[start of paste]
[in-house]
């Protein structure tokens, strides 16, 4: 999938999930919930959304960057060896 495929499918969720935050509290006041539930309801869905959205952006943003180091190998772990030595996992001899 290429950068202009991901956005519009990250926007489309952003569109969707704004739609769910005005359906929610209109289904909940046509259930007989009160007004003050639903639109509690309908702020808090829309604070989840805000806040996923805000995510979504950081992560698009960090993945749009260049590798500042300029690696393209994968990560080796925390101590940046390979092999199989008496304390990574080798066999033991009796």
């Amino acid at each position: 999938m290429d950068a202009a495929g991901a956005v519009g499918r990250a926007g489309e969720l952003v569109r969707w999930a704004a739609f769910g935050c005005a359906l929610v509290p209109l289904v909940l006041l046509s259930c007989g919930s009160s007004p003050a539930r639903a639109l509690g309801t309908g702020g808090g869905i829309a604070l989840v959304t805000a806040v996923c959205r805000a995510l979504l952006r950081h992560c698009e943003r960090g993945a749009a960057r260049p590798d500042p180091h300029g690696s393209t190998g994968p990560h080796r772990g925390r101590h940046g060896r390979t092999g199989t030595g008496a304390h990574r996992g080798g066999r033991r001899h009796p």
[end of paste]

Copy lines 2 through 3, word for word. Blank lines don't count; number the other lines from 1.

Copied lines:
């Protein structure tokens, strides 16, 4: 999938999930919930959304960057060896 495929499918969720935050509290006041539930309801869905959205952006943003180091190998772990030595996992001899 290429950068202009991901956005519009990250926007489309952003569109969707704004739609769910005005359906929610209109289904909940046509259930007989009160007004003050639903639109509690309908702020808090829309604070989840805000806040996923805000995510979504950081992560698009960090993945749009260049590798500042300029690696393209994968990560080796925390101590940046390979092999199989008496304390990574080798066999033991009796």
């Amino acid at each position: 999938m290429d950068a202009a495929g991901a956005v519009g499918r990250a926007g489309e969720l952003v569109r969707w999930a704004a739609f769910g935050c005005a359906l929610v509290p209109l289904v909940l006041l046509s259930c007989g919930s009160s007004p003050a539930r639903a639109l509690g309801t309908g702020g808090g869905i829309a604070l989840v959304t805000a806040v996923c959205r805000a995510l979504l952006r950081h992560c698009e943003r960090g993945a749009a960057r260049p590798d500042p180091h300029g690696s393209t190998g994968p990560h080796r772990g925390r101590h940046g060896r390979t092999g199989t030595g008496a304390h990574r996992g080798g066999r033991r001899h009796p």